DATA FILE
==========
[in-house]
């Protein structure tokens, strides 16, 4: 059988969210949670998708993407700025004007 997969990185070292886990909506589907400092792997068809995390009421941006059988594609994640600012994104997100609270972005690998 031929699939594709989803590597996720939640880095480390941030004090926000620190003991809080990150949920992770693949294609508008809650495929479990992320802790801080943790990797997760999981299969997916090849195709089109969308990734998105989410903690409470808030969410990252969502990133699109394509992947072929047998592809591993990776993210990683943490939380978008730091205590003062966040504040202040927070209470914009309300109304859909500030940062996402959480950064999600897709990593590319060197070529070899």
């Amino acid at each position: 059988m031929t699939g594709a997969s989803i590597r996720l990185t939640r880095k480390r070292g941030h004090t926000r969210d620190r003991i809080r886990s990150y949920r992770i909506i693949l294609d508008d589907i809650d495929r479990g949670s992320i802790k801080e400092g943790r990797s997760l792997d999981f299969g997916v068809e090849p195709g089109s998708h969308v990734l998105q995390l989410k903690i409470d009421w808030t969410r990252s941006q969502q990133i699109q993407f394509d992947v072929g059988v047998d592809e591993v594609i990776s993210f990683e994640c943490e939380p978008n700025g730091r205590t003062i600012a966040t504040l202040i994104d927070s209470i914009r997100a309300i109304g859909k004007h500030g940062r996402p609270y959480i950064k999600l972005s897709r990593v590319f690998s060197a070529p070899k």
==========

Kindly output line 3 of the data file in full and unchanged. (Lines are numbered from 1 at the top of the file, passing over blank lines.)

């Amino acid at each position: 059988m031929t699939g594709a997969s989803i590597r996720l990185t939640r880095k480390r070292g941030h004090t926000r969210d620190r003991i809080r886990s990150y949920r992770i909506i693949l294609d508008d589907i809650d495929r479990g949670s992320i802790k801080e400092g943790r990797s997760l792997d999981f299969g997916v068809e090849p195709g089109s998708h969308v990734l998105q995390l989410k903690i409470d009421w808030t969410r990252s941006q969502q990133i699109q993407f394509d992947v072929g059988v047998d592809e591993v594609i990776s993210f990683e994640c943490e939380p978008n700025g730091r205590t003062i600012a966040t504040l202040i994104d927070s209470i914009r997100a309300i109304g859909k004007h500030g940062r996402p609270y959480i950064k999600l972005s897709r990593v590319f690998s060197a070529p070899k």